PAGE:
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Variable Scope

by Anonymous Monk
on Jul 30, 2001 at 15:45 UTC ( #100835=perlquestion: print w/replies, xml ) Need Help??
Anonymous Monk has asked for the wisdom of the Perl Monks concerning the following question:

Ok, I have a variable that I *need* to use throughout the program, but it is only first seen/changed in one of my subs. However, the rest of the program doesnt see the variable, or rather its contents.

What am I doing wrong?

Edit Masem 2001-07-31 - Title change from "Help with a dodgy variable" and slight formatting fixes.

Replies are listed 'Best First'.
Re: Need some help with a dodgy variable
by arturo (Vicar) on Jul 30, 2001 at 15:57 UTC

    You're probably declaring the variable with my within the sub, which means that the value you define is invisible outside that subroutine unless you do something to make it visible to code outside the subroutine. You have two straightforward options:

    1. Declare the variable outside of any block (you can use my for this or make it a global; it will be modifiable by the subroutine.
    2. have the subroutine return the value.

    For stylistic reasons, I prefer the second, as it lets anyone else reading your code immediately know where to look to find out where the value's getting set. Sometimes this isn't appropriate, though. Here are examples:

    # strategy 1 my $var; # other stuff sub mysub { # do stuff -- don't declare my $var here, though. It will mask th +e one you want to set. $var = "whatever"; # sets $var declared above to "whatever" }
    # option 2 my $var = mysub(); sub mysub { # do stuff $var = "whatever"; return $var; # return is optional here, but makes what's going on + explicit. }


    perl -e 'print "How sweet does a rose smell? "; chomp ($n = <STDIN>); +$rose = "smells sweet to degree $n"; *other_name = *rose; print "$oth +er_name\n"'
Re: Need some help with a dodgy variable
by davorg (Chancellor) on Jul 30, 2001 at 15:52 UTC

    Difficult to know without seeing the code, but I'd guess that you either need to declare it as a package variable (with use vars or our) or a lexical variable at the file level (using my).

    Or you could pass it as a parameter to the fumctions where it is needed.


    Perl Training in the UK <>

Re: Need some help with a dodgy variable
by tachyon (Chancellor) on Jul 30, 2001 at 18:09 UTC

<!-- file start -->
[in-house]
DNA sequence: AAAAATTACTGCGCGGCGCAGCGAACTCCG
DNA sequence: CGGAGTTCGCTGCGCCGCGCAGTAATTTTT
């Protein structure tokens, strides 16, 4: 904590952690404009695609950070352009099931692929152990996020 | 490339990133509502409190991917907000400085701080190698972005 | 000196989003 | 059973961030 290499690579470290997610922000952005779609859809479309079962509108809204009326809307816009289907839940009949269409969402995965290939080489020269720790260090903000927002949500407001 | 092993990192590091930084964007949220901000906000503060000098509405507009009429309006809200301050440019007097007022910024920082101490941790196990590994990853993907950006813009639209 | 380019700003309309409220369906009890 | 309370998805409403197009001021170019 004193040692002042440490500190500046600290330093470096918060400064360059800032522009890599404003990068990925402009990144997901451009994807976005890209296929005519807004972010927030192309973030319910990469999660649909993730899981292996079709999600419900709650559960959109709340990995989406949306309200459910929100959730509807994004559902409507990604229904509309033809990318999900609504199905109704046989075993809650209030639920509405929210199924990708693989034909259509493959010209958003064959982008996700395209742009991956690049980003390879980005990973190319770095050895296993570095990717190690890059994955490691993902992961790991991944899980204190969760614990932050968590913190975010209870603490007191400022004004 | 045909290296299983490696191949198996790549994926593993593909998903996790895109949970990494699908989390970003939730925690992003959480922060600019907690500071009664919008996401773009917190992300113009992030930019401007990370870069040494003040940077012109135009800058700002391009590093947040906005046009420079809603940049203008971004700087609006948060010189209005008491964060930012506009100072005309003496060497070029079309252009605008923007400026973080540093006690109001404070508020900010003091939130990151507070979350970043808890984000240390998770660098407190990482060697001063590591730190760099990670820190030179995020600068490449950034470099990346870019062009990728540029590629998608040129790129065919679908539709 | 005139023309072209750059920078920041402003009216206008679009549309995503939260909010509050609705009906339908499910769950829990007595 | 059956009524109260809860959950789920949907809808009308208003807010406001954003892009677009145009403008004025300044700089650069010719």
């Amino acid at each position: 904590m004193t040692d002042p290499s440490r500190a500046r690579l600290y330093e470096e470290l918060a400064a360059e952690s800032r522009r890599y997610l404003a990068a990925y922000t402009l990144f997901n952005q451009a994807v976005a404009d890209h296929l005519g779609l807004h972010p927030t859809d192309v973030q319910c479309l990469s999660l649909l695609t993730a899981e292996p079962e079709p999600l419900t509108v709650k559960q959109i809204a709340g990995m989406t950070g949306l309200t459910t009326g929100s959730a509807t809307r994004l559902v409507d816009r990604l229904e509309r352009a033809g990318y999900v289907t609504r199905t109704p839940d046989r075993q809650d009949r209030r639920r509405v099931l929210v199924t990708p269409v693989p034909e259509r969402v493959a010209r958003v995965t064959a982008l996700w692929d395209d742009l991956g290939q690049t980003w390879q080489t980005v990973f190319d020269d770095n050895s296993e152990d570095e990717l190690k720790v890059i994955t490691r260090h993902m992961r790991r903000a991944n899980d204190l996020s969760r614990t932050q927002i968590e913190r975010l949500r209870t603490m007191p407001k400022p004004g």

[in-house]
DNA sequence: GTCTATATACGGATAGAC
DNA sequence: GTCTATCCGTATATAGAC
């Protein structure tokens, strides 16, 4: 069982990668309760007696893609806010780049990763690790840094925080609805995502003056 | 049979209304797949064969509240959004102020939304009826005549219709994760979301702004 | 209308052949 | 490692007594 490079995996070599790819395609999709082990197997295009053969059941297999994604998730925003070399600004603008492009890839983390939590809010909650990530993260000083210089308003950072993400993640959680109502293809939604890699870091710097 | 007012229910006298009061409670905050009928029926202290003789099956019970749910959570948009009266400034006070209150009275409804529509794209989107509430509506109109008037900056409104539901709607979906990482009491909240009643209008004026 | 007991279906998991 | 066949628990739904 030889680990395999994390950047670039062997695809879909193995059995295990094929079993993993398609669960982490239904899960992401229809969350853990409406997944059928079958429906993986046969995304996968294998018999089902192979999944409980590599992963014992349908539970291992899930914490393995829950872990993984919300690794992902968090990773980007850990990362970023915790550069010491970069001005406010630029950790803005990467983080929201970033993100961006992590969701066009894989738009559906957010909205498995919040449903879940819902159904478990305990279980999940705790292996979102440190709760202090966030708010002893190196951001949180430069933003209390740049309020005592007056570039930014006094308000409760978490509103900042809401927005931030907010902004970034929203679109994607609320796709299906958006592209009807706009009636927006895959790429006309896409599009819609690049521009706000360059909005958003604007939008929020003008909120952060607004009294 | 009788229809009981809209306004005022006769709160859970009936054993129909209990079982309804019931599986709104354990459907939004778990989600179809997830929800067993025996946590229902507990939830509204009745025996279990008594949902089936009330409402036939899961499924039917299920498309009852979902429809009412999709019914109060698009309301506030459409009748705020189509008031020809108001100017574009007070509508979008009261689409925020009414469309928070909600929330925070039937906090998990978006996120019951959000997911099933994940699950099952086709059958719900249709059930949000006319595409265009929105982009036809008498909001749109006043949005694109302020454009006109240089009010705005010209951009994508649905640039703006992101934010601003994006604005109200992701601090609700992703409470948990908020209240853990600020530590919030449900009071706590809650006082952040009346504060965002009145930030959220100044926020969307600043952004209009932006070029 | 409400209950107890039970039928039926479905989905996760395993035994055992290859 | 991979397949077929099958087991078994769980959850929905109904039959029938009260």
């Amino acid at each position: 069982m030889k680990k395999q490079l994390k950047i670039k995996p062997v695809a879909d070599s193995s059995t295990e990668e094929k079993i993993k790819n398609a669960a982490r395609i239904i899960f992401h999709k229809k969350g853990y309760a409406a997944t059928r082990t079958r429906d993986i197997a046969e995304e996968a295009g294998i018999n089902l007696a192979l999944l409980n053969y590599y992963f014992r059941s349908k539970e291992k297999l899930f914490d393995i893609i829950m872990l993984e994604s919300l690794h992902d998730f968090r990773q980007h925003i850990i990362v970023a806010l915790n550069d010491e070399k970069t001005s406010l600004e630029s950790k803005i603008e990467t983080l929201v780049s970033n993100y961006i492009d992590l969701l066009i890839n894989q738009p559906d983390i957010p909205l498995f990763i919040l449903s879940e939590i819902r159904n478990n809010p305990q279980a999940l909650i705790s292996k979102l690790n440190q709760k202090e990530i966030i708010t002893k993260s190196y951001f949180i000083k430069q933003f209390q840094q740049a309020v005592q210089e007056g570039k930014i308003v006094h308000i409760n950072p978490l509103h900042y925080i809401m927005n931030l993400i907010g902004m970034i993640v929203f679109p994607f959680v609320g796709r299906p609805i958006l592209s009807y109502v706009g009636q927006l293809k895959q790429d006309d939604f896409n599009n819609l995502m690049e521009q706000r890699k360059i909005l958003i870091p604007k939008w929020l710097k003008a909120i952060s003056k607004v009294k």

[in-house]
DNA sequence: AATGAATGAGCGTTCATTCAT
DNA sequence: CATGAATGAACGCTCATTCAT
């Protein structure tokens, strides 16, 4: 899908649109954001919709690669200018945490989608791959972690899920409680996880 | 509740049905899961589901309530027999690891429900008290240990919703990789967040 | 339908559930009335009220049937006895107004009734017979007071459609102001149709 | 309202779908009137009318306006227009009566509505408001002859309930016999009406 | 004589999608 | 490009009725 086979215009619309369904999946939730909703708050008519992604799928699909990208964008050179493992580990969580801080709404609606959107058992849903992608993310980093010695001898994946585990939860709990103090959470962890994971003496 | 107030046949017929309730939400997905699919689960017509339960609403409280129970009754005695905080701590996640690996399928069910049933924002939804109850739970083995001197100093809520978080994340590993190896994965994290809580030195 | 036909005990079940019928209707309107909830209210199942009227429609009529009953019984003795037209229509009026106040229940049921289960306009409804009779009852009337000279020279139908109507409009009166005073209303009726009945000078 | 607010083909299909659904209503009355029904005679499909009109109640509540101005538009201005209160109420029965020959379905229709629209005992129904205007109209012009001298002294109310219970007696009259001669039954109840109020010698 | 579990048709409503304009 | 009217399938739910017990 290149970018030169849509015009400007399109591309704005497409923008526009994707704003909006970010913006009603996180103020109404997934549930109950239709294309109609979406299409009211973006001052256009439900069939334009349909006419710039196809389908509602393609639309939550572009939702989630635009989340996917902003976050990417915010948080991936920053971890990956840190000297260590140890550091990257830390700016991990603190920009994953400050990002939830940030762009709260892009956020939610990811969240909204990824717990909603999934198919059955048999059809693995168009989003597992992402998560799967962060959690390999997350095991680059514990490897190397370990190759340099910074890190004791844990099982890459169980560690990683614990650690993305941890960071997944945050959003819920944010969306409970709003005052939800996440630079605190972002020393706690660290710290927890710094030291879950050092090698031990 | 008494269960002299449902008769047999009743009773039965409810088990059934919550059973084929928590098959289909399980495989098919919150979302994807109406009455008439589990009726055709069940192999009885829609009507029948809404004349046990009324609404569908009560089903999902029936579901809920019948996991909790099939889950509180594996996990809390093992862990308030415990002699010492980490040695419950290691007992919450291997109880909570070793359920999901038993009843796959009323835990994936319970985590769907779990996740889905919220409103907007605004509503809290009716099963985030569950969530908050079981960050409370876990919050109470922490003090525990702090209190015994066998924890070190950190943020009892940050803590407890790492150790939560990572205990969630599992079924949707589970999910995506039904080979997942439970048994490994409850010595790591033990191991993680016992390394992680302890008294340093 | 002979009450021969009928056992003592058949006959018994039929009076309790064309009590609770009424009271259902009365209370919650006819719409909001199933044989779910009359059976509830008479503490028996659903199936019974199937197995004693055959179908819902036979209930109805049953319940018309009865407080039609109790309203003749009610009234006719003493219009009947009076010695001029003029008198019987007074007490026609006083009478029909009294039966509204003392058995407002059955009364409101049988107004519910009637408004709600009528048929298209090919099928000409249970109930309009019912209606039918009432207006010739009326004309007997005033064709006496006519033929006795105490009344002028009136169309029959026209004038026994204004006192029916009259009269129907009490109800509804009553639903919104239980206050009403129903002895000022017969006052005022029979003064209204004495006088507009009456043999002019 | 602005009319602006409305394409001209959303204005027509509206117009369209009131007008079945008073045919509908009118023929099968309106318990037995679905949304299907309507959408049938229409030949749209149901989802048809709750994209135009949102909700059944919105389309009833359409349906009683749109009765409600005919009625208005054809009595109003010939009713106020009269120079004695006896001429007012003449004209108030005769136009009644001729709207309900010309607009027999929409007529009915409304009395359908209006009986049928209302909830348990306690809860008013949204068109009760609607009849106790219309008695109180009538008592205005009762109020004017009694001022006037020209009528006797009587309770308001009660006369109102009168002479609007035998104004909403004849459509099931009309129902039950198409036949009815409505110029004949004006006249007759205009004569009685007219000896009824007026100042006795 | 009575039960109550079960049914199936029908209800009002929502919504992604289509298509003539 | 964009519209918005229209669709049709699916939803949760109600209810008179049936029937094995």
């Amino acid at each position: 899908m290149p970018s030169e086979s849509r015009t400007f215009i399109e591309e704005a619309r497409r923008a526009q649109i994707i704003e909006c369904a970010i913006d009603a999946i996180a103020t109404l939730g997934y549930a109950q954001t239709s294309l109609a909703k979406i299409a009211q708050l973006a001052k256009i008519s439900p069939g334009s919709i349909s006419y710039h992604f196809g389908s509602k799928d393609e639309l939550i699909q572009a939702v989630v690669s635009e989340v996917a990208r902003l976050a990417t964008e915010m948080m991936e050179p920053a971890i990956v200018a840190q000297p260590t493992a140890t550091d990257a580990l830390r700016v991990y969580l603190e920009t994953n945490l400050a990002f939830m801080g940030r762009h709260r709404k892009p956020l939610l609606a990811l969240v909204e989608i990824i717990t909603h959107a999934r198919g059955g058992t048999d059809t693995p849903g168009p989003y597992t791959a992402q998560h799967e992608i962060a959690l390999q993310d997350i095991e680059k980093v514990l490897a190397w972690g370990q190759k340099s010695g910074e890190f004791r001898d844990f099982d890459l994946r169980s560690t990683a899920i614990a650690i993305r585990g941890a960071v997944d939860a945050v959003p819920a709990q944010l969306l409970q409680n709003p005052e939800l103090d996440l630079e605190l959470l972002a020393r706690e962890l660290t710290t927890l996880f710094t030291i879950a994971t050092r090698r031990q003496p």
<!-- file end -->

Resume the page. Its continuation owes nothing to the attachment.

It would be pointless me posting my code as my question explains it exactly how it is.
      Ive only been using perl for the last two weeks, so bear with me please.

      I tried using 'use strict' but that makes my program to not work at all. Its definately not a my variable.

      heres an example then of what i mean:

      sub this_sub { $this_variable = "Jeff"; } sub that_sub { print "Hello "."$this_variable"; }

      Imagine these subs have been called accordingly, and when the last one is called, it just says "Hello ".
        A couple of remarks here.
        • If 'use strict' makes your program break, then take the time to fix what strict is complaining about. It will never complain about something that it shouldn't. (At least, not at the level you say you're programming at.)
        • Now that you have posted even just an example piece of code, we now know exactly what it is you're having a problem with. There are a number of potential problems you might have been having. Now that you have an example, I can give you a suggestion.
        Try the following code. Run it "as is" once, to understand what it's doing. (You might have to change where the Perl interpreter is.)

        #!/usr/local/bin/perl use strict; use warnings; my $file_scoped_variable = ''; sub modify_var { $file_scoped_variable = "Var Set"; } sub print_var { print "Hello ... " , $file_scoped_variable , "\n"; } &modify_var; &print_var; __END__
        If, when you try that small script, it doesn't work, then tell us why it doesn't work. Don't just say "Sorry, it's broken."